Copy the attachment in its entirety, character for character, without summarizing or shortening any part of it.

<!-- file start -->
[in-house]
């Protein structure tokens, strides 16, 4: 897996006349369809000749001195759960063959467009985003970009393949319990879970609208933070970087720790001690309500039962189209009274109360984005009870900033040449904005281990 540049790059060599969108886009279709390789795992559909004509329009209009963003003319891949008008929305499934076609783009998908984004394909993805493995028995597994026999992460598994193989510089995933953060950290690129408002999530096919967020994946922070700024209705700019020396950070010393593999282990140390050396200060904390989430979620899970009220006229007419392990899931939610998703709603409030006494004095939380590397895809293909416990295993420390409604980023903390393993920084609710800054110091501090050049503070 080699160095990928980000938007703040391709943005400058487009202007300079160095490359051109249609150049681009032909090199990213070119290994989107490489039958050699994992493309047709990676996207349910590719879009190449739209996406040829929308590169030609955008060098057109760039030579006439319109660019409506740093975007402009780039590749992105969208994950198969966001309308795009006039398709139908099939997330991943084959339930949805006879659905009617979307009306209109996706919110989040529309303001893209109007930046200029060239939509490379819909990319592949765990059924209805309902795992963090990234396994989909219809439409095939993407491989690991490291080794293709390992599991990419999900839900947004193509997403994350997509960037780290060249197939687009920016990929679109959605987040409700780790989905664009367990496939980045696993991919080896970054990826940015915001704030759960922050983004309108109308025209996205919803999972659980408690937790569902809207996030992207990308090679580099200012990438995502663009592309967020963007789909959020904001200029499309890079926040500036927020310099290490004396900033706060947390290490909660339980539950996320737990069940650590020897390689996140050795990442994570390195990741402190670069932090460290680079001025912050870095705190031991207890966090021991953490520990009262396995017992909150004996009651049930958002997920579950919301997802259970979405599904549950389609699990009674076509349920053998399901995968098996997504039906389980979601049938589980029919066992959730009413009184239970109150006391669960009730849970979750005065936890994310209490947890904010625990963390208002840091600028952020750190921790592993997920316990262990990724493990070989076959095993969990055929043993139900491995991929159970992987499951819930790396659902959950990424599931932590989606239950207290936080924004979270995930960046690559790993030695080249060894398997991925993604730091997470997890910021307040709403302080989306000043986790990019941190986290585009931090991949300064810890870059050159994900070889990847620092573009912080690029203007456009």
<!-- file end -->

[in-house]
């Protein structure tokens, strides 16, 4: 897996006349369809000749001195759960063959467009985003970009393949319990879970609208933070970087720790001690309500039962189209009274109360984005009870900033040449904005281990 540049790059060599969108886009279709390789795992559909004509329009209009963003003319891949008008929305499934076609783009998908984004394909993805493995028995597994026999992460598994193989510089995933953060950290690129408002999530096919967020994946922070700024209705700019020396950070010393593999282990140390050396200060904390989430979620899970009220006229007419392990899931939610998703709603409030006494004095939380590397895809293909416990295993420390409604980023903390393993920084609710800054110091501090050049503070 080699160095990928980000938007703040391709943005400058487009202007300079160095490359051109249609150049681009032909090199990213070119290994989107490489039958050699994992493309047709990676996207349910590719879009190449739209996406040829929308590169030609955008060098057109760039030579006439319109660019409506740093975007402009780039590749992105969208994950198969966001309308795009006039398709139908099939997330991943084959339930949805006879659905009617979307009306209109996706919110989040529309303001893209109007930046200029060239939509490379819909990319592949765990059924209805309902795992963090990234396994989909219809439409095939993407491989690991490291080794293709390992599991990419999900839900947004193509997403994350997509960037780290060249197939687009920016990929679109959605987040409700780790989905664009367990496939980045696993991919080896970054990826940015915001704030759960922050983004309108109308025209996205919803999972659980408690937790569902809207996030992207990308090679580099200012990438995502663009592309967020963007789909959020904001200029499309890079926040500036927020310099290490004396900033706060947390290490909660339980539950996320737990069940650590020897390689996140050795990442994570390195990741402190670069932090460290680079001025912050870095705190031991207890966090021991953490520990009262396995017992909150004996009651049930958002997920579950919301997802259970979405599904549950389609699990009674076509349920053998399901995968098996997504039906389980979601049938589980029919066992959730009413009184239970109150006391669960009730849970979750005065936890994310209490947890904010625990963390208002840091600028952020750190921790592993997920316990262990990724493990070989076959095993969990055929043993139900491995991929159970992987499951819930790396659902959950990424599931932590989606239950207290936080924004979270995930960046690559790993030695080249060894398997991925993604730091997470997890910021307040709403302080989306000043986790990019941190986290585009931090991949300064810890870059050159994900070889990847620092573009912080690029203007456009």